Why aren't our summer rains called monsoons?
Florida's summer has diurnally shifting
daytime (sea) and nighttime (land) breezes
After all, the American Southwest and Himalayan-hugging Indian peninsula have similarly distinct cycle of rainy summer and a dry winter spans.
Why then the humdrumly named “wet season” for south Florida while the other two other get provocatively dubbed as a “monsoon season” instead?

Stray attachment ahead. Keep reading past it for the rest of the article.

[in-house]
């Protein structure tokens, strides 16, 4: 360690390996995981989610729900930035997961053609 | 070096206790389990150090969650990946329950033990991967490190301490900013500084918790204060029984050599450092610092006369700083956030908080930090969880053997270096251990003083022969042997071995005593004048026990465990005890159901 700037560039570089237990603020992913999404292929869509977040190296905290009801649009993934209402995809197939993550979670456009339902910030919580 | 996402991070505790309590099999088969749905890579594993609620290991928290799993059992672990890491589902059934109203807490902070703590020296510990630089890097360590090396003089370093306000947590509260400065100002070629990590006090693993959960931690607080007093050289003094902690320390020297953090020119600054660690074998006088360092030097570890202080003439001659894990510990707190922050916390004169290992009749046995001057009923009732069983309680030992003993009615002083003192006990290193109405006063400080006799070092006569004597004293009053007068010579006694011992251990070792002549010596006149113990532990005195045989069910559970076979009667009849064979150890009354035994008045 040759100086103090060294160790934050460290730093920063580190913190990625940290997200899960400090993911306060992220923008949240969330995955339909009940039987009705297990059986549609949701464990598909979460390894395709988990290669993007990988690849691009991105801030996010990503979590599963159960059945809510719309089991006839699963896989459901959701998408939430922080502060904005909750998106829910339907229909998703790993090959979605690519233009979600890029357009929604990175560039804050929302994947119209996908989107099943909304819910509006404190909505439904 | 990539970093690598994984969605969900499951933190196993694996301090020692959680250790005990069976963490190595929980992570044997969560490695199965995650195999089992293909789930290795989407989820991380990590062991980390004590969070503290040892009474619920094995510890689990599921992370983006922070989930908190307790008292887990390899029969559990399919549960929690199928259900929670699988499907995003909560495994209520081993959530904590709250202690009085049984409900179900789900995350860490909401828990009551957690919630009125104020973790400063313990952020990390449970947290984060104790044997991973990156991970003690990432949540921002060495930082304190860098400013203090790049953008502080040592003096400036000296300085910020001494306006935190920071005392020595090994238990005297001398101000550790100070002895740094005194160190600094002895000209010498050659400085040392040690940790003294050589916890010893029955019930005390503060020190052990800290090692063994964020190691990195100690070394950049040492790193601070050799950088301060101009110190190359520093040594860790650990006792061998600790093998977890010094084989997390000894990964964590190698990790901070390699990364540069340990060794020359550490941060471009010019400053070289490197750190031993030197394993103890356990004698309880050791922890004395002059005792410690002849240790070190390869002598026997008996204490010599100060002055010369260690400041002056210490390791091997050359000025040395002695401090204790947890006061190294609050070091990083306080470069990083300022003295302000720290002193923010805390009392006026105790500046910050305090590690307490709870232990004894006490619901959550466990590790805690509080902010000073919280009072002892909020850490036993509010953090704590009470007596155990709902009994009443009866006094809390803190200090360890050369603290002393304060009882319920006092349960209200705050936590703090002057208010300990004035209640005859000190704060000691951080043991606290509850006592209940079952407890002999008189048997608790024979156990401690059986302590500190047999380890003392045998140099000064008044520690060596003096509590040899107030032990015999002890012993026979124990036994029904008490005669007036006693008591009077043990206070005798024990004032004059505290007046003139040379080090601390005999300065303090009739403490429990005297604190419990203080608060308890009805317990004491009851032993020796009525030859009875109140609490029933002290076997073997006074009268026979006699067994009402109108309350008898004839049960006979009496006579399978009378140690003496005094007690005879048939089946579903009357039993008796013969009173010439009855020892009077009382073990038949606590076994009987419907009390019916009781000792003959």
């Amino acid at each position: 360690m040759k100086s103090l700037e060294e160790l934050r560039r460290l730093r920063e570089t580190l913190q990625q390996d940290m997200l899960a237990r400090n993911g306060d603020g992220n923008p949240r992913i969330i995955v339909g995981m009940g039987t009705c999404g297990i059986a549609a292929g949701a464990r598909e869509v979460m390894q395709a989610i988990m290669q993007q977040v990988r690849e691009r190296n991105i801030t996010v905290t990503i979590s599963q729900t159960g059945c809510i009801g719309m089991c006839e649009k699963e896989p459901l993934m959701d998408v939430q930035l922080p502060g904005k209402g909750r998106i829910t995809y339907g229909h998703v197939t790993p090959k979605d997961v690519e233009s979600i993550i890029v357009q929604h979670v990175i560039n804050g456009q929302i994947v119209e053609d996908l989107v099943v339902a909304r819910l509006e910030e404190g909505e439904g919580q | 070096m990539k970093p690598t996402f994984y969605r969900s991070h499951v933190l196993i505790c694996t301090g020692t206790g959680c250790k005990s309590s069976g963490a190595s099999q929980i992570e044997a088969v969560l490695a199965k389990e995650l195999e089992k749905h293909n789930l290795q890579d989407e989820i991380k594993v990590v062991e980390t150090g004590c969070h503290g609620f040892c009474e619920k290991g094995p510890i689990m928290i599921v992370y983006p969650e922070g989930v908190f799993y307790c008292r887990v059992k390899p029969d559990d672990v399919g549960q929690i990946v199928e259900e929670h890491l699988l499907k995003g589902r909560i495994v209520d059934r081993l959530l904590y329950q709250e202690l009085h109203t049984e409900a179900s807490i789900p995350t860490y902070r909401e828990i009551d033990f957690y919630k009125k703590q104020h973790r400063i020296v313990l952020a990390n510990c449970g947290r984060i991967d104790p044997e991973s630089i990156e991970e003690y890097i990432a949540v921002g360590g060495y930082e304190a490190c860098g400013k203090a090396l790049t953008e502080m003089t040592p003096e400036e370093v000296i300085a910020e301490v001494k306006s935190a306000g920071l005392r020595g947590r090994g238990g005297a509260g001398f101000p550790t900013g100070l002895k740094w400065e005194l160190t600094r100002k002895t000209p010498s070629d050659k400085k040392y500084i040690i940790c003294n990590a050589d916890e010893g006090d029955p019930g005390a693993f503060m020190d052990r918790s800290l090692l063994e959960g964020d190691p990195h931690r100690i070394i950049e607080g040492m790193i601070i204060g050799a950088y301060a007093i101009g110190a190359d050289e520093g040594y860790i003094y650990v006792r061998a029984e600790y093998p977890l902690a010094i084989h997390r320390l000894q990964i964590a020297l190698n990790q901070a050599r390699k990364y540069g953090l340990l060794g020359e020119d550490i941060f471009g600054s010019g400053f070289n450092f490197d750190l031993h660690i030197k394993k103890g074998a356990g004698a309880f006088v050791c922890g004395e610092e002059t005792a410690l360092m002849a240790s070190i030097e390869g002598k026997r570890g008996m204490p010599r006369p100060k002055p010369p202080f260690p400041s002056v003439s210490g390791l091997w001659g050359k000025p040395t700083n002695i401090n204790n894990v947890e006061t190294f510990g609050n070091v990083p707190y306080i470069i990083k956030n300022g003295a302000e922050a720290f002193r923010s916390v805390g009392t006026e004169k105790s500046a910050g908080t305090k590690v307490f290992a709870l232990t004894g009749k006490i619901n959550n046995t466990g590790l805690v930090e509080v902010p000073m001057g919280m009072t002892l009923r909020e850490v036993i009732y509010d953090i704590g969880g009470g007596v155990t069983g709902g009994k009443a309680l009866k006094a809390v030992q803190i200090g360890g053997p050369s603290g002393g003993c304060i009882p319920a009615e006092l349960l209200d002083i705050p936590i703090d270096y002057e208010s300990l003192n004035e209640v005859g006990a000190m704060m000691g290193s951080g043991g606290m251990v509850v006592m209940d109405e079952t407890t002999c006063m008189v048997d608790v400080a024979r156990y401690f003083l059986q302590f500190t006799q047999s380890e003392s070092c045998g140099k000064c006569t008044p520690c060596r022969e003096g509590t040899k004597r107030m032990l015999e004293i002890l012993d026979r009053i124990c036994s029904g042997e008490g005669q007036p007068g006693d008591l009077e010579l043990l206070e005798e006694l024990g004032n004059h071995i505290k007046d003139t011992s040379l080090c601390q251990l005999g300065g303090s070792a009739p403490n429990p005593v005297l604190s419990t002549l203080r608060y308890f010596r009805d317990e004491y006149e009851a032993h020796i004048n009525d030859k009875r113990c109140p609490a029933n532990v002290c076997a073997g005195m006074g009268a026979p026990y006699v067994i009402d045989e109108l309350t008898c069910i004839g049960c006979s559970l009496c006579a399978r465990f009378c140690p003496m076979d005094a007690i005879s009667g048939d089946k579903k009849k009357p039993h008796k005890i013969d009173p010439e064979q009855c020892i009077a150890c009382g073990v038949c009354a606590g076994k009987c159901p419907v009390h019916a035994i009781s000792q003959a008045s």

The summer wind on the Indian Peninsula
blows doesn't shift day and night but rather
blows continually inland
Answer: A low-level sea breeze feeds our summer downpours. It switches back and forth on a diurnal basis from a low-lying inland-blowing seas breeze by day to a coastward-blowing land breeze by night. Once the upper atmospheric low sets in place over the Indian peninsula it rules the sky all summer long. Or in other words – both day and night ...
The Indian sea breeze blows uninterrupted inland all summer long.